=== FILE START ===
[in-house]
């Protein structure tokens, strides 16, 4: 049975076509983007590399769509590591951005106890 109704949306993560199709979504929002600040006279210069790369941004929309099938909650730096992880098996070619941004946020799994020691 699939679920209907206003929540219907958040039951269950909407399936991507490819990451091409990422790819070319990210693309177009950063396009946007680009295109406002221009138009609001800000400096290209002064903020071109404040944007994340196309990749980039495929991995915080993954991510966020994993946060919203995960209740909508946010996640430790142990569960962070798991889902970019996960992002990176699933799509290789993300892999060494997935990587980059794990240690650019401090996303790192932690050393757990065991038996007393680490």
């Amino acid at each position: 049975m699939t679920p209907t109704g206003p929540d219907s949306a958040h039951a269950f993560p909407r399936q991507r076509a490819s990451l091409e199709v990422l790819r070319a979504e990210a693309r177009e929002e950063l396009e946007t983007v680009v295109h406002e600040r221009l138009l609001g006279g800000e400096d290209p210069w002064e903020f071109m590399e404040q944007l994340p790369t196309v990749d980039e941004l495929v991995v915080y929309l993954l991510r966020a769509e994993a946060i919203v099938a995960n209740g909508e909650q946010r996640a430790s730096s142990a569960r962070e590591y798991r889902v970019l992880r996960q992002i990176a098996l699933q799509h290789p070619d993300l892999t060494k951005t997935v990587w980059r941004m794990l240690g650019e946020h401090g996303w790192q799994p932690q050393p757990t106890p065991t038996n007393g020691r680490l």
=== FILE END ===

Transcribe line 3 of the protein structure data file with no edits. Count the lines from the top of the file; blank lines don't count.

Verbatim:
């Amino acid at each position: 049975m699939t679920p209907t109704g206003p929540d219907s949306a958040h039951a269950f993560p909407r399936q991507r076509a490819s990451l091409e199709v990422l790819r070319a979504e990210a693309r177009e929002e950063l396009e946007t983007v680009v295109h406002e600040r221009l138009l609001g006279g800000e400096d290209p210069w002064e903020f071109m590399e404040q944007l994340p790369t196309v990749d980039e941004l495929v991995v915080y929309l993954l991510r966020a769509e994993a946060i919203v099938a995960n209740g909508e909650q946010r996640a430790s730096s142990a569960r962070e590591y798991r889902v970019l992880r996960q992002i990176a098996l699933q799509h290789p070619d993300l892999t060494k951005t997935v990587w980059r941004m794990l240690g650019e946020h401090g996303w790192q799994p932690q050393p757990t106890p065991t038996n007393g020691r680490l």